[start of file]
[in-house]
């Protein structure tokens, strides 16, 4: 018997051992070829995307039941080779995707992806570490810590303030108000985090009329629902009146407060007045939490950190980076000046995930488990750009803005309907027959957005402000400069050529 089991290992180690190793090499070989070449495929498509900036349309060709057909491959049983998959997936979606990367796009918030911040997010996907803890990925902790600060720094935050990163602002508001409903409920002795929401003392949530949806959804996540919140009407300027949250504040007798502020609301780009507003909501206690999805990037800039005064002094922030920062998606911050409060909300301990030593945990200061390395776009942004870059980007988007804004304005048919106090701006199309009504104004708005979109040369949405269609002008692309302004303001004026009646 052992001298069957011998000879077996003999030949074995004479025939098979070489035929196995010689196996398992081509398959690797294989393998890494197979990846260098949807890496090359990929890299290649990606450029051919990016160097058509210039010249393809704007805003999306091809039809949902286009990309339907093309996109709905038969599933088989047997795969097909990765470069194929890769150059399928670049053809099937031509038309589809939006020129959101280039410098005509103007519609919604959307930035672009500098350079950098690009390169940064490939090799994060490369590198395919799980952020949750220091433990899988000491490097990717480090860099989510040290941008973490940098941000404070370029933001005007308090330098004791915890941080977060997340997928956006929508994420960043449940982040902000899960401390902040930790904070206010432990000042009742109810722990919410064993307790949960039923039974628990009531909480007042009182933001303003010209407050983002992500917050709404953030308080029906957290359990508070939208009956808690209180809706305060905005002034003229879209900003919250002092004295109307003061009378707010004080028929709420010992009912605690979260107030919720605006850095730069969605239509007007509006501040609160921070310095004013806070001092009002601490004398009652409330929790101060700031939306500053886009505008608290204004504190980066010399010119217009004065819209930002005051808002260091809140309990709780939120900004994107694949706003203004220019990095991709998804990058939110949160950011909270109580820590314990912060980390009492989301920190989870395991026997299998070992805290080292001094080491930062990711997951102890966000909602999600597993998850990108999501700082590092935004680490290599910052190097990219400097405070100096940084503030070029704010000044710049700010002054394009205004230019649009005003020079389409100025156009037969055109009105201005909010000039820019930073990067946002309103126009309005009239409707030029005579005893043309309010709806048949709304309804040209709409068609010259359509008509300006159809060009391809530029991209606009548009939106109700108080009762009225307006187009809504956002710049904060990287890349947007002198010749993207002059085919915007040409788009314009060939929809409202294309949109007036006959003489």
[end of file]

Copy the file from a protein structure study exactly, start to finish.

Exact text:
[in-house]
């Protein structure tokens, strides 16, 4: 018997051992070829995307039941080779995707992806570490810590303030108000985090009329629902009146407060007045939490950190980076000046995930488990750009803005309907027959957005402000400069050529 089991290992180690190793090499070989070449495929498509900036349309060709057909491959049983998959997936979606990367796009918030911040997010996907803890990925902790600060720094935050990163602002508001409903409920002795929401003392949530949806959804996540919140009407300027949250504040007798502020609301780009507003909501206690999805990037800039005064002094922030920062998606911050409060909300301990030593945990200061390395776009942004870059980007988007804004304005048919106090701006199309009504104004708005979109040369949405269609002008692309302004303001004026009646 052992001298069957011998000879077996003999030949074995004479025939098979070489035929196995010689196996398992081509398959690797294989393998890494197979990846260098949807890496090359990929890299290649990606450029051919990016160097058509210039010249393809704007805003999306091809039809949902286009990309339907093309996109709905038969599933088989047997795969097909990765470069194929890769150059399928670049053809099937031509038309589809939006020129959101280039410098005509103007519609919604959307930035672009500098350079950098690009390169940064490939090799994060490369590198395919799980952020949750220091433990899988000491490097990717480090860099989510040290941008973490940098941000404070370029933001005007308090330098004791915890941080977060997340997928956006929508994420960043449940982040902000899960401390902040930790904070206010432990000042009742109810722990919410064993307790949960039923039974628990009531909480007042009182933001303003010209407050983002992500917050709404953030308080029906957290359990508070939208009956808690209180809706305060905005002034003229879209900003919250002092004295109307003061009378707010004080028929709420010992009912605690979260107030919720605006850095730069969605239509007007509006501040609160921070310095004013806070001092009002601490004398009652409330929790101060700031939306500053886009505008608290204004504190980066010399010119217009004065819209930002005051808002260091809140309990709780939120900004994107694949706003203004220019990095991709998804990058939110949160950011909270109580820590314990912060980390009492989301920190989870395991026997299998070992805290080292001094080491930062990711997951102890966000909602999600597993998850990108999501700082590092935004680490290599910052190097990219400097405070100096940084503030070029704010000044710049700010002054394009205004230019649009005003020079389409100025156009037969055109009105201005909010000039820019930073990067946002309103126009309005009239409707030029005579005893043309309010709806048949709304309804040209709409068609010259359509008509300006159809060009391809530029991209606009548009939106109700108080009762009225307006187009809504956002710049904060990287890349947007002198010749993207002059085919915007040409788009314009060939929809409202294309949109007036006959003489």